Adventures in Product Development

With eight current software titles, thirteen years in business, plus several additional programs OEMed by other companies at one time or other, we thought it might be fun to talk about failed products. At Sagebrush, every project kick-off starts with a new notebook. The bookcase behind me has a shelf of notebooks with zero net sales, to serve as reminder/warning/inspiration/goad. In no particular order, here is a list of incompletions. Names are obfuscated, product descriptions are non-specific (in case we dust off a project and hit “Restart”), but perhaps we can convey an idea of the twists and turns of real-world product development.

Axxxxxx used sound in a novel way to control a computer. It was a cute idea, but not terribly practical. We marketed the title, but sold zero units, so the title was quietly withdrawn. Benefits/Lessons: Technology developed for this project was reused for our most successful title at that time, allowing us to stay in business.

Txxxxx used hardware currently on many computers to do a useful and novel task for which the hardware was not originally designed. The hardware was not a precise fit for the task, had buggy Windows drivers, and later the hardware became vestigial and started disappearing from new computers. We made a working prototype, but limitations were significant, and we judged most users would prefer a different solution. Recently this project restarted when improved hardware was discovered. We planned to sell a hardware-software bundle, but the price of hardware was too much to compete against alternate solutions, so we shelved it again, but not before burning a few additional man-months. Benefits/Lessons: A new sales strategy will spur development of several new products.

T2xxx used technology from Txxxxx to prevent numerous interruptions in a work week in a most satisfying manner. We got a prototype working, but federal regulations changed to remove the interruption just before we finished version 1.0 . Benefits/Lessons: Life is hard.

Ixxxxxx was a departure in our product line in being aimed at software developers and not audio/music related. Several similar products were available from competitors, but we could have a market advantage by producing much smaller file size than the competition. As Internet speeds and disk sizes increased, the potential market window closed before we could get very far with the large technology investment we needed to make a good tool. Benefits/Lessons: Stick with what you know, or be very fast.

Rxxxx used technology related to Ixxxxxx above, but was a different tool potentially useful to software developers and content providers. Someone else produced a similar freeware tool, later open source, that removed our incentive to complete. Benefits/Lessons: We killed this early enough to avoid much pain. If you must kill, kill early.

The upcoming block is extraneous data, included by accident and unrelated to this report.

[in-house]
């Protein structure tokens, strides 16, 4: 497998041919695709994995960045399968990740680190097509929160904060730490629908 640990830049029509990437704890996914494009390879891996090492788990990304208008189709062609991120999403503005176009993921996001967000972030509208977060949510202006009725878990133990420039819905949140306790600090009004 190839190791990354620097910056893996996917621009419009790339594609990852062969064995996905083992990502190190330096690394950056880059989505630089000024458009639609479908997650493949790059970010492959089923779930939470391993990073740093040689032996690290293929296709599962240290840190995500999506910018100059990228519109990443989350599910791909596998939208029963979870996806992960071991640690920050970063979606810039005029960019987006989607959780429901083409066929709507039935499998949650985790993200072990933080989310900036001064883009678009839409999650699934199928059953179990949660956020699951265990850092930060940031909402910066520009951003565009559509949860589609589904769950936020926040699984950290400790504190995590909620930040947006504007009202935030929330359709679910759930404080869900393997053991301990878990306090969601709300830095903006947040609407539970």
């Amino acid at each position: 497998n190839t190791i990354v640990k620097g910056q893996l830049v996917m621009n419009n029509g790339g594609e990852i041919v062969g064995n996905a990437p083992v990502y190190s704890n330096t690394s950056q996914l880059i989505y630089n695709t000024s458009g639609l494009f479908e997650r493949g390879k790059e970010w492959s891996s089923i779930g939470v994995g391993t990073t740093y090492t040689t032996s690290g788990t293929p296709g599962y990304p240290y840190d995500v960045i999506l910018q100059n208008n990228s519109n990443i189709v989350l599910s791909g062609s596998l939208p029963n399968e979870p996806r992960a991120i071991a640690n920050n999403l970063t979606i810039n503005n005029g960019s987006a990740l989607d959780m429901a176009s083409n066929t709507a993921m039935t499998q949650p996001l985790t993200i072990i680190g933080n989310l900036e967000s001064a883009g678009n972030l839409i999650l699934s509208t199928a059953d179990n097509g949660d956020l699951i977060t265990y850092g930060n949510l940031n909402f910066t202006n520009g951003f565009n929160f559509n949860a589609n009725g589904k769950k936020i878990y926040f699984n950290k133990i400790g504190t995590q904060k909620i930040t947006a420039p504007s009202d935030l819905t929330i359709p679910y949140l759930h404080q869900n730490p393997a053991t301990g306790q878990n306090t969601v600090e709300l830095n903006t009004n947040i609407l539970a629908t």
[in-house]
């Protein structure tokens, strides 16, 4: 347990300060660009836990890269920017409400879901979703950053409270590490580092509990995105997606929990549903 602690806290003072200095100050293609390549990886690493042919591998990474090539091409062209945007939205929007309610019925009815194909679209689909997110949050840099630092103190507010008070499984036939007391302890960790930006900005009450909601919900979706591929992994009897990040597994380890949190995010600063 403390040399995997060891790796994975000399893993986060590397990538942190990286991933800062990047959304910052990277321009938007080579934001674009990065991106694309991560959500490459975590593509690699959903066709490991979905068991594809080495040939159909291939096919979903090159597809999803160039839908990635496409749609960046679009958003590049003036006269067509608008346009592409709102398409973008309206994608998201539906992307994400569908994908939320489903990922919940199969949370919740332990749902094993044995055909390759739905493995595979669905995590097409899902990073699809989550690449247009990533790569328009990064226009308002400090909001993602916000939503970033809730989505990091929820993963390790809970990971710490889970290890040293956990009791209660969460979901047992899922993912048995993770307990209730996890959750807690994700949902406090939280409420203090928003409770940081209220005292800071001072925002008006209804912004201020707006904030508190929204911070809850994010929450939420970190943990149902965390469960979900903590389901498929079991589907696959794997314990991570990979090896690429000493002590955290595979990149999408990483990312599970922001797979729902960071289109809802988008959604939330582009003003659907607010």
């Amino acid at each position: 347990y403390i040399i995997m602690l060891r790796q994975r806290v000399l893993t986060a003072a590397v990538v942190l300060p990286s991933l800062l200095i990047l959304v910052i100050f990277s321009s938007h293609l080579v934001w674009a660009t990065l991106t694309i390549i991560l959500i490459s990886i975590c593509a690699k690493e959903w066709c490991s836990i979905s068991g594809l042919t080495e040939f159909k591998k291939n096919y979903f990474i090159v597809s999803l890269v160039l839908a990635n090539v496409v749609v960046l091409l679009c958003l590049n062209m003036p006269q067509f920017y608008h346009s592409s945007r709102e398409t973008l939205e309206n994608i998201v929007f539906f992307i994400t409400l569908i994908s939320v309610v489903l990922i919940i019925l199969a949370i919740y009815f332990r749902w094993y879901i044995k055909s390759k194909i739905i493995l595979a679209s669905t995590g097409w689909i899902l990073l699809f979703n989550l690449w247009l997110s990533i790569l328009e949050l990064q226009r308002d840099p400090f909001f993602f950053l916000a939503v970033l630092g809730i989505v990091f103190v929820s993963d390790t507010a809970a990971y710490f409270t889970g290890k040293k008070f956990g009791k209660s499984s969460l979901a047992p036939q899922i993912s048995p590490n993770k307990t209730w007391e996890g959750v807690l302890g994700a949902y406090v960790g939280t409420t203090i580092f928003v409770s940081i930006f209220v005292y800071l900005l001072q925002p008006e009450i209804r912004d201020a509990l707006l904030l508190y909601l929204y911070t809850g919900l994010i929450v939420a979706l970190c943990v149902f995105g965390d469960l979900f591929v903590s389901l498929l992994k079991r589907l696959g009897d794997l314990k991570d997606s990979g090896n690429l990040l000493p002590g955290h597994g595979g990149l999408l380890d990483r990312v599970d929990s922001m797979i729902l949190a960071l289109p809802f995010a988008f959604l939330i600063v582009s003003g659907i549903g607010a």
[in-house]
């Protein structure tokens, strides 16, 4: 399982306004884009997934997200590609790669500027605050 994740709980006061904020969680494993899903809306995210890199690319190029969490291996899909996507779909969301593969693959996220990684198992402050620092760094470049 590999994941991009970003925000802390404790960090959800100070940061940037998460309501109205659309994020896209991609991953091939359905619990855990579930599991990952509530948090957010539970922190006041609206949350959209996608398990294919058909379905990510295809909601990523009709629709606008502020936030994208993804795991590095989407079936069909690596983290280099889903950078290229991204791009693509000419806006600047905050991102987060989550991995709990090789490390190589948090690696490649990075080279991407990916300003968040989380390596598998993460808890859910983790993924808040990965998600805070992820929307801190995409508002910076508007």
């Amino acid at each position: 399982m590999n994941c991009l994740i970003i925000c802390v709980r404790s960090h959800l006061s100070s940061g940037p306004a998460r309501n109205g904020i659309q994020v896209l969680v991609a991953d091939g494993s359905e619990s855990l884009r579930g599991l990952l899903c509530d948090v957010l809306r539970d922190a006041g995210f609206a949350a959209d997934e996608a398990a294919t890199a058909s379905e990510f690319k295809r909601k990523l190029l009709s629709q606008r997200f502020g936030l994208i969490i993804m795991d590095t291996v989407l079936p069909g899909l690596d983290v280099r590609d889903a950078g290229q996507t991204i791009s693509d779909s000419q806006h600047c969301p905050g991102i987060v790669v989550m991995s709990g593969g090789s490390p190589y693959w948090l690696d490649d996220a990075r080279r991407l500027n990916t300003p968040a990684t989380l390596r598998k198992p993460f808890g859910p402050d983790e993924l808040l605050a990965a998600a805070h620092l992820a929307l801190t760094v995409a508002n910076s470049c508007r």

Mxxxxxxx re-used some of our existing code to improve upon an existing operating system function. Later improvements in sound card support made this obsolete before we could complete. Benefits/Lessons: Looking back, what were we thinking??? It was technically sweet, but no one would have paid good money.

Rxxxxxxx is similar to an existing product, but works on a different computing platform. We got a prototype working, but the many program features would require extensive testing. Soon after first prototype, sales of the target platform plummeted. Benefits/Lessons: We improved our method of partitioning code, used for several later products.

Axxxxxx used the computer to implement an expensive piece of dedicated audio hardware. We got an early prototype working, but sound device latency for most sound cards made the product unusable. Benefits/Lessons: We really should have done more latency testing before playing with a cool GUI front end. We were able to reuse some code on a project currently in development.

Mxxxx worked like an existing product, adding streaming over a network. Our atypical requirements forced us to create our own streaming method, instead of an off-the-shelf solution. Our solution was not reliable. Benefits/Lessons: Streaming is hard.

Rxxxxxx worked similar to an existing product, with Internet streaming instead of hardware. A working prototype was too slow for regular use, we weren’t certain about restrictions imposed by the Digital Millennium Copyright Act, and the industry went in a different direction, partly due to regulations issued by the Copyright Office. Benefits/Lessons: Cool GUI elements were reused in later projects. A method of interfacing to other programs was copied in two products.

Ixx was developed in parallel to Rxxxxxx, using video instead of audio. It worked, but was too slow to be pleasing to operate. Benefits/Lessons: Beware of doing projects in parallel. Switching back and forth may be fun and keep energy levels high, but the consequence of double-failure is huge.

Cxxxx combined video and real-time processing in a novel way (at least for general-purpose PCs). A working prototype worked, barely, but not reliably enough for deployment. Eventually we might revisit and solve the main technical issue. Benefits/Lessons: Code for text overlay was salvaged for our latest product.

And there you have it: more misfires than current products. I didn’t even realize before completing this post. Forget we said anything.

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